Landing the Clients You Want
Landing new clients is hard work. If you’re like the old me, you run from event to event, collecting stacks of business cards, hoping and praying that someone might someday need your services. You’re wasting your time. I used to attend eight networking events a week, accumulate hundreds of business cards and promise myself that I’d develop an awesome email database for them. But I never had the time … because I was always networking! It finally dawned on me that building a community of clients who will buy from you requires more than just networking— it takes time and a planned system. The system I created looks something like this:
- Make a Decision: Who Needs What You Have? Before you do anything, decide who your customer base is: Who has the greatest ability to purchase your product or service? Is it a consumer, small business owner or large corporation? Once you can visualize your target, determine who in that organization would want your help. Is it the CEO? The CIO? Once you’ve narrowed that down, look at who is most likely to pay for your offering.
- Hunt Smart: Ducks Live Near Water: You don’t hunt ducks in the desert. Ducks need water, so you hunt near a pond or lake. Hunting clients is the same thing. If you’re hunting upper-level corporate types, you won’t find them hanging out at small business networking events; they’re attending professional-development seminars or peer-to-peer networking events. Whomever your ideal client is, find out what they need to achieve success and go to events that cater to that need.
- Become the (Perceived) Expert: When I started my first company, I was 22 years old and struggling to convince MasterCard that I knew what I was talking about. I had to become the expert, and fast. Perception is reality. If people believe that you’re the expert, then you are the expert. To land new clients, I spent more time studying my area of expertise than my audience, and then I contacted specific organizations and offered to speak for free. I also wrote articles and submitted them to different publications. Speaking engagements and published articles serve as third-party endorsements that will change prospects’ perception of “another nobody trying to sell something,” and your target market will start to see you as the expert.
- Establish Credibility by Getting Involved: Getting involved in the organizations, boards, committees, volunteer efforts (or whatever your target market does in their spare time) separates you from the pack. I’ve learned that an affiliation with key organizations helps you establish credibility and affords you unique opportunities to network with those individuals with whom you want to do business. Involvement also provides a structure and regular meeting schedule that forces your target market to interact with you on a regular basis. The more time you spend with people, the better relationships you’ll have. Over time, those people will hire you and refer you to other people just like them.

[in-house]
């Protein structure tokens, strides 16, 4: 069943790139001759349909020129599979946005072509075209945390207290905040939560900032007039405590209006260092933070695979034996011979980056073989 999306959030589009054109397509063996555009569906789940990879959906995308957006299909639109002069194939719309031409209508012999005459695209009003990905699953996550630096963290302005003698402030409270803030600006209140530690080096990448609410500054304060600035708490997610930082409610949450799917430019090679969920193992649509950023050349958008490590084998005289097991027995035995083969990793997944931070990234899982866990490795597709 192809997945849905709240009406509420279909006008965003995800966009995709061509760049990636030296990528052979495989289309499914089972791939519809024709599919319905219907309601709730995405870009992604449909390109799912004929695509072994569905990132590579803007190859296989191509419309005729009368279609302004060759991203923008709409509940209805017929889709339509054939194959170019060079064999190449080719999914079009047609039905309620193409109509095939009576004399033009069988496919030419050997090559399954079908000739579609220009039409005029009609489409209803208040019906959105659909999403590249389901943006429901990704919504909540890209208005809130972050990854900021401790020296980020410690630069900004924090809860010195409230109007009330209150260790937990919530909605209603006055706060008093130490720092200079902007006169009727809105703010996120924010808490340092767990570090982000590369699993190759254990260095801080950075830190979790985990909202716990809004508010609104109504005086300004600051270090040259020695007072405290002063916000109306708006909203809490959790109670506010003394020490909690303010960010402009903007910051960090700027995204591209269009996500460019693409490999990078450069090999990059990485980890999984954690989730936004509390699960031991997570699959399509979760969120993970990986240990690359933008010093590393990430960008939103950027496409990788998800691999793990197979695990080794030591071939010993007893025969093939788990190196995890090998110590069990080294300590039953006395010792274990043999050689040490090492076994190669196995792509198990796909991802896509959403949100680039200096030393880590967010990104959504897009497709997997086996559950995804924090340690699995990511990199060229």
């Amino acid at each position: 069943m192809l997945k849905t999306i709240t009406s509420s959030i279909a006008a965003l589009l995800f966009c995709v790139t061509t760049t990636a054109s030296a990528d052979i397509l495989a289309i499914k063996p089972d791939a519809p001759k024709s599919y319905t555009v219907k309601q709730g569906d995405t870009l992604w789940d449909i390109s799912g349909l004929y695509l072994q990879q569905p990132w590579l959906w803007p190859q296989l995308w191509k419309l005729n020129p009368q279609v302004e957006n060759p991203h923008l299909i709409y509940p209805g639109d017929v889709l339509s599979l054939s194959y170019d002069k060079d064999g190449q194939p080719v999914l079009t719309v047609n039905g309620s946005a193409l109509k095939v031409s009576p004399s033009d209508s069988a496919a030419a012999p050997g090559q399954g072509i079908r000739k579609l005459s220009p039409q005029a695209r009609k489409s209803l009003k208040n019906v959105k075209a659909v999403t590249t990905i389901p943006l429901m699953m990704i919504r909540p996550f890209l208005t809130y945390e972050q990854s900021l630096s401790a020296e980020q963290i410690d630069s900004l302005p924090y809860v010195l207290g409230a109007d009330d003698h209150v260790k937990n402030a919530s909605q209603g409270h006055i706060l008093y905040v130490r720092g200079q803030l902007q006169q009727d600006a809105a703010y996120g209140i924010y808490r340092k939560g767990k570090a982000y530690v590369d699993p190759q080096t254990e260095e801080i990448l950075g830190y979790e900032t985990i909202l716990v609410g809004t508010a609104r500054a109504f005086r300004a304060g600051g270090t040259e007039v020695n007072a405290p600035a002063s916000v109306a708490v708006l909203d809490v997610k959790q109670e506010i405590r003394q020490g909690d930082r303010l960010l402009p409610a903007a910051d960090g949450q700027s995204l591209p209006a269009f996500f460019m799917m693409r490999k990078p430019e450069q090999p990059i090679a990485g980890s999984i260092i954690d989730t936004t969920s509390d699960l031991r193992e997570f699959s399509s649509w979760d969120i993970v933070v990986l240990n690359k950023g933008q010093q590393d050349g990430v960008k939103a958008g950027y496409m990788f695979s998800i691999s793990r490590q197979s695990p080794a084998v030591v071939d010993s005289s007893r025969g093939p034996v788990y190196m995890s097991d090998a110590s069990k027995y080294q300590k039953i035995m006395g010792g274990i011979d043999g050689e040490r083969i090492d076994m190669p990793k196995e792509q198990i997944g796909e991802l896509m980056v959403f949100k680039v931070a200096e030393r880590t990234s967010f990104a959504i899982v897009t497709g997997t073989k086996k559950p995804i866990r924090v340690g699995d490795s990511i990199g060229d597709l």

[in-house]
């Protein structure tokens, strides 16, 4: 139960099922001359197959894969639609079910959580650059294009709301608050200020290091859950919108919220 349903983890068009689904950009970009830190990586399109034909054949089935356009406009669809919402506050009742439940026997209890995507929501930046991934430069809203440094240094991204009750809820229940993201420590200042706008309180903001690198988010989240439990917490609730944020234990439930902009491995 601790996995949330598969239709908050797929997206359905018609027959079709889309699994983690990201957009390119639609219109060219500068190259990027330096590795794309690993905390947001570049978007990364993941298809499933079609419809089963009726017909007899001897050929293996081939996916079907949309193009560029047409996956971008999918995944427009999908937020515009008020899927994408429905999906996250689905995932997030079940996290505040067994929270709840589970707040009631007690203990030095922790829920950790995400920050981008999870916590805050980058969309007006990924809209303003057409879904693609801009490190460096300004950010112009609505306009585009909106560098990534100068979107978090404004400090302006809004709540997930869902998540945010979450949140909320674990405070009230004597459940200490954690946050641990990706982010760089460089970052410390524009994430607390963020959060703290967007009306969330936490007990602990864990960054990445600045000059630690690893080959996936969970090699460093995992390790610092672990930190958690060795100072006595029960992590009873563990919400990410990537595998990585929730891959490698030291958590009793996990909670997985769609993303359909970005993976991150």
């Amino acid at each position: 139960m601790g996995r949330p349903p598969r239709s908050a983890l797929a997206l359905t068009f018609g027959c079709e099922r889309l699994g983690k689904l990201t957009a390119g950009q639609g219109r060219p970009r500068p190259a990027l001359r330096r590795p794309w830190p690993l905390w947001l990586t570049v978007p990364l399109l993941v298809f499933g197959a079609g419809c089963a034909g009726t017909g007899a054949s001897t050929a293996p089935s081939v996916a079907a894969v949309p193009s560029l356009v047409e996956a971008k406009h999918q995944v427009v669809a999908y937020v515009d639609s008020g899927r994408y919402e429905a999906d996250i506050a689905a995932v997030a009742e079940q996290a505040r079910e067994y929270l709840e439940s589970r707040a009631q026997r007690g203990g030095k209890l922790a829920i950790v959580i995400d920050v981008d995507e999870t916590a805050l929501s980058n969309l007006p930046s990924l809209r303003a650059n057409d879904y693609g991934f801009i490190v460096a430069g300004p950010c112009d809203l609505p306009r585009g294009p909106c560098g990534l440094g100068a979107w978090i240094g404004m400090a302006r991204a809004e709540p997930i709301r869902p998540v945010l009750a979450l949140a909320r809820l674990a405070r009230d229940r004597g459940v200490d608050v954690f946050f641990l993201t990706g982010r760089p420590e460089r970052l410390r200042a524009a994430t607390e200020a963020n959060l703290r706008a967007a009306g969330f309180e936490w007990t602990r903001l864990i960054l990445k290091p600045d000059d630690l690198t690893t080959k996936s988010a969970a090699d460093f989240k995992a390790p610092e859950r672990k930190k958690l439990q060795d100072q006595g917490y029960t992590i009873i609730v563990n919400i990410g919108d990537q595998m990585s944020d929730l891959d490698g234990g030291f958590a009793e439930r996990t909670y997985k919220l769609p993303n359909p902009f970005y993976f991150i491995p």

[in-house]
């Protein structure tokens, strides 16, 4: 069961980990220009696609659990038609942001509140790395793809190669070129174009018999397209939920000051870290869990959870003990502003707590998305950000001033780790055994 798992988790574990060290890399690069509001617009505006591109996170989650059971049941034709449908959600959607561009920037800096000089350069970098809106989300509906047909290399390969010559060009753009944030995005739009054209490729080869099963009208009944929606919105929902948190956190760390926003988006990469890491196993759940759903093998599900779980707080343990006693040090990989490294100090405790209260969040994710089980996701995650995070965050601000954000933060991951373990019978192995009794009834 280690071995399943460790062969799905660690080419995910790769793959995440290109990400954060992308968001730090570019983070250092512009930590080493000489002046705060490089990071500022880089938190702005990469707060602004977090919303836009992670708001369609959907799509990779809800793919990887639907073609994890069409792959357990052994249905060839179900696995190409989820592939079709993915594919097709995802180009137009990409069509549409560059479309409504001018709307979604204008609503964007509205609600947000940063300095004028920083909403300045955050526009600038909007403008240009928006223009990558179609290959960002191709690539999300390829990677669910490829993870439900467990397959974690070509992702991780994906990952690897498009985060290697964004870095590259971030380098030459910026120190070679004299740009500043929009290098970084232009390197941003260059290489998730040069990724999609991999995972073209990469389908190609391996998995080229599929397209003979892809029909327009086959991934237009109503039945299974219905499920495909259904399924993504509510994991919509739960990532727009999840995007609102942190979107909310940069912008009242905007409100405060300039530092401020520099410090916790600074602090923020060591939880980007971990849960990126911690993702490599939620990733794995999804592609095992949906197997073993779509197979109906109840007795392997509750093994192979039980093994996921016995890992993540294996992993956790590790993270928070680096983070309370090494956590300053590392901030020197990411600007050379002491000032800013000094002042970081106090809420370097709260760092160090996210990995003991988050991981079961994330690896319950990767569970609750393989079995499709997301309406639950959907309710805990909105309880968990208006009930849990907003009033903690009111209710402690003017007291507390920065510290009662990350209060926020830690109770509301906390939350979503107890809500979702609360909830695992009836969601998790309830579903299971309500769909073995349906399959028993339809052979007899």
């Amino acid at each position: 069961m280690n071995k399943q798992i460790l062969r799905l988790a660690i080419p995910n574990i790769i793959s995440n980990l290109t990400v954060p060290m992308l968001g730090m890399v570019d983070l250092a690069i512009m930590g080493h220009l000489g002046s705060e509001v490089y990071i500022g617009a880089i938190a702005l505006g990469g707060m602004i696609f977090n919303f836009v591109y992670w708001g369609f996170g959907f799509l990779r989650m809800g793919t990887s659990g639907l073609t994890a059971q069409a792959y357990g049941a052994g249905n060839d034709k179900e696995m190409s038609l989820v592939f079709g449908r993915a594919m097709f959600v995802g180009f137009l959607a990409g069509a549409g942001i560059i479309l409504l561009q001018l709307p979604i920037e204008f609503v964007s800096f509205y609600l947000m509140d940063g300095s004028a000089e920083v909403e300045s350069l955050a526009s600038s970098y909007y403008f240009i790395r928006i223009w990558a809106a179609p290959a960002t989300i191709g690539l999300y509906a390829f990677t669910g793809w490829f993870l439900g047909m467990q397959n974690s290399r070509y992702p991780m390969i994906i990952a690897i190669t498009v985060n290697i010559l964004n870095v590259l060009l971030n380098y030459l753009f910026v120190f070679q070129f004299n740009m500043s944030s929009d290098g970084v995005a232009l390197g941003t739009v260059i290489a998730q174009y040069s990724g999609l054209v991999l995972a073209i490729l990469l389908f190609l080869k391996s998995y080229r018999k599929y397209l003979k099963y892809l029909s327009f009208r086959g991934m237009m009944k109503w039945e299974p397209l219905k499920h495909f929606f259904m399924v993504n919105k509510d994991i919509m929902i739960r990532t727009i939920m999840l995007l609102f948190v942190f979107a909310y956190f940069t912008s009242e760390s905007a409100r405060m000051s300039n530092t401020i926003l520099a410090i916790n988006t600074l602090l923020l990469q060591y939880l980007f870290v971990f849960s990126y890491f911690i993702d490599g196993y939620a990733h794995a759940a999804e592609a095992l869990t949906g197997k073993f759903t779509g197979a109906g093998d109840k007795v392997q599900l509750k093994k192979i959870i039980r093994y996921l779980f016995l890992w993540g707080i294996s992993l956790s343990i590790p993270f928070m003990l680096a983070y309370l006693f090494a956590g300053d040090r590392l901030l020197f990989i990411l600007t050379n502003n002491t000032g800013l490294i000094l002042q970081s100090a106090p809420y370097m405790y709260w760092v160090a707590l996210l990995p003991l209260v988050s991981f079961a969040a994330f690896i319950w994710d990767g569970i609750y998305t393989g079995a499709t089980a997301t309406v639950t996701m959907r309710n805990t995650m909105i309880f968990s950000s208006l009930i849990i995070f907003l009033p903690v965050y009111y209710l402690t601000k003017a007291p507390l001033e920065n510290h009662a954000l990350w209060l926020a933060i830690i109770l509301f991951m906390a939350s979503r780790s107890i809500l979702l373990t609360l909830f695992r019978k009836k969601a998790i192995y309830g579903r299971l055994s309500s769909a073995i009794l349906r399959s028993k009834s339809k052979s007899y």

- Build and Execute Your Sales System: In an eagerness to make the sale, many allow prospect(s) to define the scope, the work and the value of their service. Your sales system reinforces your credibility with your target client, increases the value of your product or service in your prospects’ eyes, and allows you to charge the right price for your products or services. When you have the right sales system in place, you can sell value, irrespective of cost. You can also walk the prospect through your definition of offerings and value proposition, setting up a specific meeting to discuss scope and pricing.
To sum it all up: Perceived Expertise + Visibility = Credibility, and Credibility + Sales System = More Clients. By following this formula, I’ve dramatically increased my number of prospect meetings, closed sales and revenues. At the end of the day, generating new business is not difficult; it just requires a simple system executed over and over again.